For mobile commerce, websites still dominate apps for making a purchase.
A new global study finds that only a quarter of those in the U.S. who have made a purchase via smartphone did so via an app. The other three quarters used either a mobile website or a full site.
The highest app purchasing is in Mexico (40%) and the lowest is in the U.S. (25%), according to the second annual Pulse of the Online Shopper study conducted by comScore for UPS.
The 14-country study comprised an online survey of 19,000 people who made at least two online purchases in a typical three-month period.
The study categorizes the results by the U.S., Asia, Europe, Brazil and Mexico, frequently finding differences by region.
For example, 41% of those in the U.S. who have made a purchase on a smartphone used a retailer’s full website compared to 27% in Asia and 32% in Europe.
Overall purchasing by smartphone also has not hit majority status in most regions, with shoppers in Asia leading and those in Europe trailing. Here’s the percentage of online shoppers who have made a smartphone purchase:
Making smartphone purchases by app varies by region. Here’s the breakdown of smartphone purchasing via app:
Consistent with many other studies, comScore found that the top smartphone activity for online shoppers in the U.S. is finding or redeeming coupons, also the number one activity in China.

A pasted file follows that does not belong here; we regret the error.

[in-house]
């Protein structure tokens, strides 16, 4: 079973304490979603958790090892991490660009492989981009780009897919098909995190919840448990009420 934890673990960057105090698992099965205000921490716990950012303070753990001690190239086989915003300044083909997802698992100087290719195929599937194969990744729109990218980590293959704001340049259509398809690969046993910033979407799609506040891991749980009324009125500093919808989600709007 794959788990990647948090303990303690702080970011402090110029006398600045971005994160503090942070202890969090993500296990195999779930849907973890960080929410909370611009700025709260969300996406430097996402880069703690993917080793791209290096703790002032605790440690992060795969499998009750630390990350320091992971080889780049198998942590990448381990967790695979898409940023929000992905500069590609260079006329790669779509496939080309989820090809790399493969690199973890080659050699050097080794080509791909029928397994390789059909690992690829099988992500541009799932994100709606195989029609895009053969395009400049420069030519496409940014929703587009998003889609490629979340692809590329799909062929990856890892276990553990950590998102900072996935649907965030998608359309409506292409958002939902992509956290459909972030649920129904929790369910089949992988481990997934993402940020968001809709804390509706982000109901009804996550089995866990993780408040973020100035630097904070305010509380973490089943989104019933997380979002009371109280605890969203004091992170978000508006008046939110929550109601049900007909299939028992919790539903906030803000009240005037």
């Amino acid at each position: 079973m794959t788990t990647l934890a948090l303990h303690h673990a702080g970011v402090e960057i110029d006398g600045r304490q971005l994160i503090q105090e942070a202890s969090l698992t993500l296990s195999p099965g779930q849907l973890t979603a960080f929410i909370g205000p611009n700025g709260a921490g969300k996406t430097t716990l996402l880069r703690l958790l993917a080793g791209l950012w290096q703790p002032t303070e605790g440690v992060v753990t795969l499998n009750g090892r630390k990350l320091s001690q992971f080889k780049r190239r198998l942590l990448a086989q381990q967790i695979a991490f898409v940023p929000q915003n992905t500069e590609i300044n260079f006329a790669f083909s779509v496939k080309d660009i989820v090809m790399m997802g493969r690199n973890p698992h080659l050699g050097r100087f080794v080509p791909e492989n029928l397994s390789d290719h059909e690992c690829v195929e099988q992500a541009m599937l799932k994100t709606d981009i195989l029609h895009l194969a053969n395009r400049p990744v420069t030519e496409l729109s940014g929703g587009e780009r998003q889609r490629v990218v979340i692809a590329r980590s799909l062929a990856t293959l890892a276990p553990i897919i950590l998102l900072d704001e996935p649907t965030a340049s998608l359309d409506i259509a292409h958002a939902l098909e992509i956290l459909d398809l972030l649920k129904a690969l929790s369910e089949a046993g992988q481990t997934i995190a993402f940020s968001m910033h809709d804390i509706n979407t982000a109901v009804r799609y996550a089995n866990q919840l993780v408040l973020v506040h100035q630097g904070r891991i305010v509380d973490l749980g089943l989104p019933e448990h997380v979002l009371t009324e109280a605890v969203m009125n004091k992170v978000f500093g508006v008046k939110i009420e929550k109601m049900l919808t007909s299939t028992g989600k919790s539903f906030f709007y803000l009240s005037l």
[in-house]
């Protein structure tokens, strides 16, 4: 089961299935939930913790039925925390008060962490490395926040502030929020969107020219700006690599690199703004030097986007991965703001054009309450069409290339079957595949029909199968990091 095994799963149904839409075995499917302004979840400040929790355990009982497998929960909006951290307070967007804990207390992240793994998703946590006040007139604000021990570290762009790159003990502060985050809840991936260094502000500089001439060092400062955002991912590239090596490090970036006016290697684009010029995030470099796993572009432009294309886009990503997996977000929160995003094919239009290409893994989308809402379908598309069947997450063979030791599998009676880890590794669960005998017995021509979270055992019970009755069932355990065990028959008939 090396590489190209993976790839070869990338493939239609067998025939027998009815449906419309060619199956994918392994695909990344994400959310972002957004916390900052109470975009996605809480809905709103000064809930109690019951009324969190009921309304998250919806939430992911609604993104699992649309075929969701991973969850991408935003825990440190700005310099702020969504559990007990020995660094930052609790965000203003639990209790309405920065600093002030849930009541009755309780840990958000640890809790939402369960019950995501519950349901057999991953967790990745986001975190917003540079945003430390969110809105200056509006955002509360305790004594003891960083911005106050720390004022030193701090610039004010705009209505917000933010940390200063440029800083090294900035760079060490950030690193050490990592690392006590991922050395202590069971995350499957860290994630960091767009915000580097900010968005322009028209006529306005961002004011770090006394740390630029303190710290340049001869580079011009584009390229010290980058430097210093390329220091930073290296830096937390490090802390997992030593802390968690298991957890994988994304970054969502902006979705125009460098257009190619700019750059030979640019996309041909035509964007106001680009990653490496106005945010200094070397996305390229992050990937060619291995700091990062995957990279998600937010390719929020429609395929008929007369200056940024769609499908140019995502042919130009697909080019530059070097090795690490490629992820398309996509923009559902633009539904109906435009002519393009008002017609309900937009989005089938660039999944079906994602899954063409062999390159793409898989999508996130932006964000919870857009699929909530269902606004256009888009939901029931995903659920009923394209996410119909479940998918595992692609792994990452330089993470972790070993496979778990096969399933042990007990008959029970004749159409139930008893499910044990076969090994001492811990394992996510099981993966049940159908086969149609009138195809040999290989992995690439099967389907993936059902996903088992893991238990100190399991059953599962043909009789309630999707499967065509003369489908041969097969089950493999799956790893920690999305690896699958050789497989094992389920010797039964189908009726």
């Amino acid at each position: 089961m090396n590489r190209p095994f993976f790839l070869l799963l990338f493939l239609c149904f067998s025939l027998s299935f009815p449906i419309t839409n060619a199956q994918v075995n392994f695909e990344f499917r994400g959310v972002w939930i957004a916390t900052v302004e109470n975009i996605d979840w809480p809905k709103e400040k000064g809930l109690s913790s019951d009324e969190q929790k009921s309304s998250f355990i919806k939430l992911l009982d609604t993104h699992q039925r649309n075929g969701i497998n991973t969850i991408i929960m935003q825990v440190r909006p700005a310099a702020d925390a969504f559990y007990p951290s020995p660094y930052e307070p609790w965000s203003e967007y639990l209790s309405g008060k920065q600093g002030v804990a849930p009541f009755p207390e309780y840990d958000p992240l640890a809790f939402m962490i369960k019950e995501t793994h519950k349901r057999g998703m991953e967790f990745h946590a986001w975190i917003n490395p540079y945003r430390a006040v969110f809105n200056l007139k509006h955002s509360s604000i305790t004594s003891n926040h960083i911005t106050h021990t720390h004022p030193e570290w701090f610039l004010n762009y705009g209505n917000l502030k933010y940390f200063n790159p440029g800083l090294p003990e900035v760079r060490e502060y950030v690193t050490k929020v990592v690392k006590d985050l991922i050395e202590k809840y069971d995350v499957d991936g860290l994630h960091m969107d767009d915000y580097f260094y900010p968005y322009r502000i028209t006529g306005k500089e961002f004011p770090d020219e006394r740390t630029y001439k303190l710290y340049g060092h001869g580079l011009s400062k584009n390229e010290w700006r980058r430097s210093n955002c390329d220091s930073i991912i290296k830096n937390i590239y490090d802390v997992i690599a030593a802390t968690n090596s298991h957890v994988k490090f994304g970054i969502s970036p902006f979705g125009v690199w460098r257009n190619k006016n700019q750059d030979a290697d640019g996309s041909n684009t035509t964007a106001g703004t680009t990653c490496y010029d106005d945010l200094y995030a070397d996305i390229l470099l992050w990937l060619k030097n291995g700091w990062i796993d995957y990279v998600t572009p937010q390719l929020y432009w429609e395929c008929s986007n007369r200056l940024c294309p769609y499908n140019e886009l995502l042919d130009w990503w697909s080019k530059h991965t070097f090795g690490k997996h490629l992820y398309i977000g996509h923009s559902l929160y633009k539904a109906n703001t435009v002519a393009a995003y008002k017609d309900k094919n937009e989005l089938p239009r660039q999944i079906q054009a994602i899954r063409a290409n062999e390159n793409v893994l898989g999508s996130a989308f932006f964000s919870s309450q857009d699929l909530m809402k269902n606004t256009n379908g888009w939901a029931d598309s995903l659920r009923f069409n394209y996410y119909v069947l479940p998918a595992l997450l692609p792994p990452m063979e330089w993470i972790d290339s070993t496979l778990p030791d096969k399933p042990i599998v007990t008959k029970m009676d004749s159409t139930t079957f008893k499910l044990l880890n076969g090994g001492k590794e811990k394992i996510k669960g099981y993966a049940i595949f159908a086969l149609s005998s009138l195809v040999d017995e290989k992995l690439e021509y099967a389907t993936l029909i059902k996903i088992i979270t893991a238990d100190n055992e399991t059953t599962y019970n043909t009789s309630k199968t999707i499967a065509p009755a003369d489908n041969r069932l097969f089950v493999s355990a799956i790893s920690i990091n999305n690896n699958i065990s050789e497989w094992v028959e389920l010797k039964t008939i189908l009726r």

This begs the question of why more smartphone owners aren’t using their phones to purchase things, and the study finds a number of reasons.
While screen sizes have been getting bigger, they still don’t provide a clear or large enough image of a product, according to 43% of U.S. shoppers. About a third (34%) say product information cannot be easily viewed and 31% say it’s hard to compare products.
In-store phone usage is highest in Brazil, used by almost all (92%) smartphone users compared to about two in three in the U.S., which is higher than other studies have found.
The top smartphone uses for U.S. consumers in stores are comparing prices (36%), reading reviews and feedback (27%) and contacting friends or family to request feedback on a product (23%).
While consumers may not use their phones for the actual purchase, many are using them throughout the entire shopping process.